I have surrounded Salò with a few readings that may or may not be related to the film. Except for Indiana's study and the BFI statements, you could skip them if you like. The extra credit includes Tom Keenan's "Publicity and Indifference;" Susan Sontag's Regarding the Pain of Others and "Regarding the Torture of Others;" and excerpts from Don DeLillo's novel, Underworld. I personally favor the DeLillo's novel; I hope the excerpted chapters give some idea of what is at stake here, in a way that only fiction can. No moralizing or systematizing, no academic jargon, only fictional descriptions -- an imaginative report on what goes down when seeing a quasi-snuff video on the nightly news or a banned film in a dark theater.
I've included the Sontag and Keenan readings mostly to throw their non-fictional approaches into question. They are fine texts, well argued, well written, and although I disagree quite a bit with the Sontag book Regarding the Pain of Others, I quibble with its details more than with her general position. Nevertheless, both authors fail to capture something that Pasolini and DeLillo do: the visceral and terrible moment of witnessing the unmentionable. Regardless, I do I feel that the Keenan and Sontag texts quickly sum up the issues at stake. Save your energy for Pasolini. Keep in mind that the Sontag and Keenan essays are, unlike Pasolini, easy to absorb, essentially polite objects of society talk, meant for the Times and university journals, almost wholly without an irony about their own place in the world. And, in that, they perhaps fail to approximate the horrors they wish to overcome.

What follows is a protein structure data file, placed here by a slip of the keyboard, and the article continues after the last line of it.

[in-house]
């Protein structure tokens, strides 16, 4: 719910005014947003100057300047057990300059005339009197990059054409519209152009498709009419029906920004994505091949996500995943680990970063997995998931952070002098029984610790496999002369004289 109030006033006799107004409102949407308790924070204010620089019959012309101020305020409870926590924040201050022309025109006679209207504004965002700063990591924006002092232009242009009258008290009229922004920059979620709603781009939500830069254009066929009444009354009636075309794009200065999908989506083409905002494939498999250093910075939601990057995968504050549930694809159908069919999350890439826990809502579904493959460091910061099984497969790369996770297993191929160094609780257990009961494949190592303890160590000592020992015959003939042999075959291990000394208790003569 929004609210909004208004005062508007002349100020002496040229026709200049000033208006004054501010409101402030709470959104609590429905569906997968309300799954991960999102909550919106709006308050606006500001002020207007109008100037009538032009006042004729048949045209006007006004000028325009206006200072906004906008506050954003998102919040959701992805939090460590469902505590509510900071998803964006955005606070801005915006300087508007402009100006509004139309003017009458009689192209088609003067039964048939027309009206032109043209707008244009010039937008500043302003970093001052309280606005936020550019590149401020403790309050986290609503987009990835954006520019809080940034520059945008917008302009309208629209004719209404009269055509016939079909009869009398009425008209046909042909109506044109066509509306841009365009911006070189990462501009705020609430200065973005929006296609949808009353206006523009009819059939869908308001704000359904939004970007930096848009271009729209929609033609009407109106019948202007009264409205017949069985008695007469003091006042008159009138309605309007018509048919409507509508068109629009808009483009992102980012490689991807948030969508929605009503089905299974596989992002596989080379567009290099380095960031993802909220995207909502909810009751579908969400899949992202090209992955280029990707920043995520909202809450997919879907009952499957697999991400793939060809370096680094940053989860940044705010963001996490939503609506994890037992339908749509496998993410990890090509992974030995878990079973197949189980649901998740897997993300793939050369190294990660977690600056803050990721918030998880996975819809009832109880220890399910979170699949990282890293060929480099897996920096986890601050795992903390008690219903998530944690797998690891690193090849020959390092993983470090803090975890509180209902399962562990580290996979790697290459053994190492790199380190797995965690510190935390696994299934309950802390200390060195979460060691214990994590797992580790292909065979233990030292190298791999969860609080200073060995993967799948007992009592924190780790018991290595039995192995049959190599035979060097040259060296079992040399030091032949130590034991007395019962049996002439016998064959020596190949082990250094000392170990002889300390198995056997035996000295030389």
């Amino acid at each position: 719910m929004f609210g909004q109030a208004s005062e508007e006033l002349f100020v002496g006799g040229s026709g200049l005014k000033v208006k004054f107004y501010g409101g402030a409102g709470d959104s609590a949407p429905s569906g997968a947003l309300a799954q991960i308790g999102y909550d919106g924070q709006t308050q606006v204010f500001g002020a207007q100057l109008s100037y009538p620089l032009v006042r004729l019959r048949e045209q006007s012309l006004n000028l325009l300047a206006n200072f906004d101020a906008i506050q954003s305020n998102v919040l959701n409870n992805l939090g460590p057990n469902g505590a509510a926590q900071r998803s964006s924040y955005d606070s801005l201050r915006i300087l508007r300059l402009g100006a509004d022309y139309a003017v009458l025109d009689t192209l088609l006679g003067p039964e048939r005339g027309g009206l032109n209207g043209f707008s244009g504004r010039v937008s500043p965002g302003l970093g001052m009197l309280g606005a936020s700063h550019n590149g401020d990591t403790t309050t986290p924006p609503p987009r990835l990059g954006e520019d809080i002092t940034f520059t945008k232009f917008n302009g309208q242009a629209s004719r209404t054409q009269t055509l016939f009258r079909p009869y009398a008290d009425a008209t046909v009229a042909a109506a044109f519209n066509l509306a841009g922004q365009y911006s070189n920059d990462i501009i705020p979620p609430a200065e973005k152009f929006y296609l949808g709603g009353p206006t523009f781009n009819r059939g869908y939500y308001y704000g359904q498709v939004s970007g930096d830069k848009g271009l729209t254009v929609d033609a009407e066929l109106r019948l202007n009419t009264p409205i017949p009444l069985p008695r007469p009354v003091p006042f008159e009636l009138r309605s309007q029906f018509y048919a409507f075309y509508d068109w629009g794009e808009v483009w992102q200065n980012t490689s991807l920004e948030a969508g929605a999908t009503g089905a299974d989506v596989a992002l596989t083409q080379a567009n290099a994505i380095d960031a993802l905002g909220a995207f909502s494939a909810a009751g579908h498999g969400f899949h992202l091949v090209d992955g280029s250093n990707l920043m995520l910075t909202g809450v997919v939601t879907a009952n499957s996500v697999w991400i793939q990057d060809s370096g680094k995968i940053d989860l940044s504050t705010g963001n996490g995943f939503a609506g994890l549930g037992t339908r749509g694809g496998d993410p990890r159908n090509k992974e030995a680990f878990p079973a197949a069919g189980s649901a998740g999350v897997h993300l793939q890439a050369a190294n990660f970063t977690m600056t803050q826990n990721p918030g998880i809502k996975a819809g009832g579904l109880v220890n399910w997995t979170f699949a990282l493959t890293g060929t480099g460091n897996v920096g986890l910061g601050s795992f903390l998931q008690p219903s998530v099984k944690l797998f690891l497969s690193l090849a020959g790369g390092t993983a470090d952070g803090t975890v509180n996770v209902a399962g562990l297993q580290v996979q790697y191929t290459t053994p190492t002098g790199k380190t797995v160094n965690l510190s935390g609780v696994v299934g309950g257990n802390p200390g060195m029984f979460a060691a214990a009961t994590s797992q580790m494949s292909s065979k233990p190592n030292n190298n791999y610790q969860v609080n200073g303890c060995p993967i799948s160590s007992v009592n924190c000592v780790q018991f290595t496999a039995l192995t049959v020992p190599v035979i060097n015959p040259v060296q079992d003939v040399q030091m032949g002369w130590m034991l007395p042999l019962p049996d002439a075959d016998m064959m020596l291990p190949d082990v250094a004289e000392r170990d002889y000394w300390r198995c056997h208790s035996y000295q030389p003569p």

Looking over this selection of readings, I can't help think how grim it all is. I would have liked to put together a series on contemporary film noir, the political transformations of the American Western, a reader on Abbas Kiarostami or Robert Bresson... anything else would have been more enjoyable. Despite my reservations, most of the other options didn't stay on my mind for very long. The Bresson series was a consideration, instigated mostly by his beautiful film A Man Escaped. However, after seeing it again, I thought the film's Gestapo prison was more appropriate to our moment than any of the director's hopeful gestures of freedom. So, Bresson's graceful optimism will have to wait.
Readings + Film
DeLillo, Don. Underworld. New York: Simon & Schuster, 1997. 155-166.
Indiana, Gary. "Interview with Gary Indiana." The British Film Institute (2000). 24 June 2004
Indiana, Gary. Salò or The 120 Days of Sodom. London: BFI, 2000.
Keenan, Thomas. "Publicity and Indifference: media, surveillance, 'humanitarian intervention'." The Human Rights Project (2001). 24 June 2004
Lapper, Craig. "Salò and Censorship: a history." The British Film Institute (2002). 24 June 2004
Pasolini, Pier Paolo. "A Mad Dream." The British Film Institute (2000). 24 June 2004
Salò or The 120 Days of Sodom. Dir. Pier Paolo Pasolini. DVD. The Criterion Collection (DVD), 1975.
Sontag, Susan. Regarding the Pain of Others. New York: Farrar, Straus and Giroux, 2003.
Sontag, Susan. "Regarding the Torture of Others." The New York Times Magazine 23 May 2004. 24 June 2004